The table is from IKEA and is called Norden. We have one in our small house in France and as an extra table/my work desk here in England. It has 6 storage drawers as well as being flexible for the amount of table space – we have had 6 people sitting rounded it for a meal. I wouldn’t like to try and eat at it whilst sitting on a sofa, though!!
    I like this Tiny House, but couldn’t manage a ladder or a sleeping lift without a rail! I wonder how long those glasses (spectacles?) and plants lasted!!
    I do like the bathroom and the shower stall. The kitchen sink looks quite deep, which is good. I like the light wood throughout, as it helps keep the house bright.

  • Avatar Kat

    really like BUT steps please and I didnt see a washer……wish someone could help me find a place to place one in or around OH IN KY……

  • Avatar Marijn

    I don’t understand; i don’t see any solar panels anywhere? Or a wind turbine? Is it on the grid? How is this house not a trailer? I’ts a beauty, though.

    • Avatar Eric

      Yes… it IS a trailer. That is how they get around insane US planning laws. Especially the madcap minimum size laws.

  • Avatar Kim

    Love this tiny house. I love the concept of minimalist living but I am very confused about where I can park it and live in it with a full time job in the city. Well 5 minutes from the city. I mean there are no farms around here to park it on. Can anybody point me in the direction of answers to this. I see it is rarely spoken about and a very important concern. RV parks here in KC look dangerous for the most part. Afraid to leave the tiny house while working would be an issue. Seems like most communities and neighborhoods are fighting against this kind of living.

    • Avatar Large Marge


      Excellent question!

      We often work in cities in Oregon. We work with their building bureaucrats. Their official policy about:
      attic conversions,
      basement conversions,
      TH in a backyard,
      THOW in a driveway
      is all the same, and we quote == “We don’t want to know about it.”

      Like many areas, Oregon has more humans than homes. The bureaucrats claim each bum or bumette wandering the streets costs tax-payers US$30,000 annually EACH, so eliminating all ‘marginal’ (their term) housing puts thousands more individuals on the street. $30k x 1,000 or 10,000 would add-up quick.

      Who foots the bill? Tax-payers.

      And despite all the propaganda to the contrary, there is no all-seeing eye-in-the-sky operated by the Department Of Anti-TH Police.

      Our suggestion:
      Find your perfect spot, meet the neighbors, be a good neighbor.

      In our experience, a complaint to The Authorities generally results in a letter to the property owner cc’d to the complainer. This satisfies the complainer, and helps the bureaucrats justify their existence. And equilibrium is maintained.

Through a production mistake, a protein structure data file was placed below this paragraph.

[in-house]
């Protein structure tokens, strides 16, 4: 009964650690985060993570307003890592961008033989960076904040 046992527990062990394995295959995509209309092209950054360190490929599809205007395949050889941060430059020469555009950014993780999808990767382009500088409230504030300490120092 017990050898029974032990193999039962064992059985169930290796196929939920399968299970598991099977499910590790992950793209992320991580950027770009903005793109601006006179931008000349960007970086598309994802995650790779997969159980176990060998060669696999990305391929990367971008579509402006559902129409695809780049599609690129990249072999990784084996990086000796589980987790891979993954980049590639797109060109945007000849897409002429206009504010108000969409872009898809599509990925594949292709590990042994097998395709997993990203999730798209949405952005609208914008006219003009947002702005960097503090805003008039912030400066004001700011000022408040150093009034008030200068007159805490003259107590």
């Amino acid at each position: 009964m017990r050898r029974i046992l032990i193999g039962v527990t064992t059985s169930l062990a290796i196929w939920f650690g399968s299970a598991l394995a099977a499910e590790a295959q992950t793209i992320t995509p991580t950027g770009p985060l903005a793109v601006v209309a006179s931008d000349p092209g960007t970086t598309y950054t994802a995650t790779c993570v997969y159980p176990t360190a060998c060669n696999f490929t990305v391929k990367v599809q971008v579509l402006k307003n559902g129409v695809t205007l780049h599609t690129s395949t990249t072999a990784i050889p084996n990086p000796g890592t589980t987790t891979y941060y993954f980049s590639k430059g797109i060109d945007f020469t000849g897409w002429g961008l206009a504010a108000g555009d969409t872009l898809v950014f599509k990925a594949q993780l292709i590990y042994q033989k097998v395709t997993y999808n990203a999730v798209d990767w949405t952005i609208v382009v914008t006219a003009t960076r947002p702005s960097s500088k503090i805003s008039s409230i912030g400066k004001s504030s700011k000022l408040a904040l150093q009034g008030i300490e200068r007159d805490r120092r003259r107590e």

Said simply as the bureaucrats see it, quiet productive tenants are better than closing all those ‘marginal’ housings, and evicting many thousands of folks onto the streets.

      It’s like anything else in any bureaucracy == Follow the money. If bureaucrats keep tax-payers happy, tax-payers keep paying taxes.

      Thousands of unacclimated naive new bums and bumettes with few-to-none survival skills would not happify tax-payers. And the newbies would be at the mercy of hardened street people.

      In that situation, can you imagine the drain on Law Enforcement Officials and hospitals and jails, plus the increase in trespass and property damage? Who pays for HazMat crews to clean-up parks and waterways? A HazMat zone is not a healthy place for volunteers or minor-offenders working off jail-time. A tramp-camp contains sewage and needles, and you get the picture.

      With that increase in crime, business moves away, taking jobs and tax money. Research the ‘broken window’ sequence.

      Try it. Find your spot, do the neighborly thing. Let us know your results.

  • Avatar Rev

    Verandah gives a sense of community. Thumbs up.

  • Very nice house Alex, and I want it….!

  • Avatar Ken Leigh

    Like the open space!
    Not a big fan of narrow walk ways.
    Want to know more about your dinning table.

  • Avatar Claude

    Nice design, very well appointed, but I would modify the area of the ladder to put a stair, other than that, fantastic!

  • Avatar Elle

    Absolutely beautiful! Both the interior and exterior pallets were very well thought out and coordinated. They’re attractive in their own but compliment one another perfectly. The dinner table is outstanding and appears to be wide enough to be functional as an end table even when folded up. Very nice!

    • Natalie C. McKee Natalie

      I agree 🙂 What a spot! — Tiny House Talk Team

  • Just love their home! It’s very warm and cozy! Love their decor and all their plants!????

    • Natalie C. McKee Natalie

      Plants can make a house 🙂 — Tiny House Talk Team

  • Avatar René Patrick Audain

    Are Riverside zoning laws friendly to tiny homes??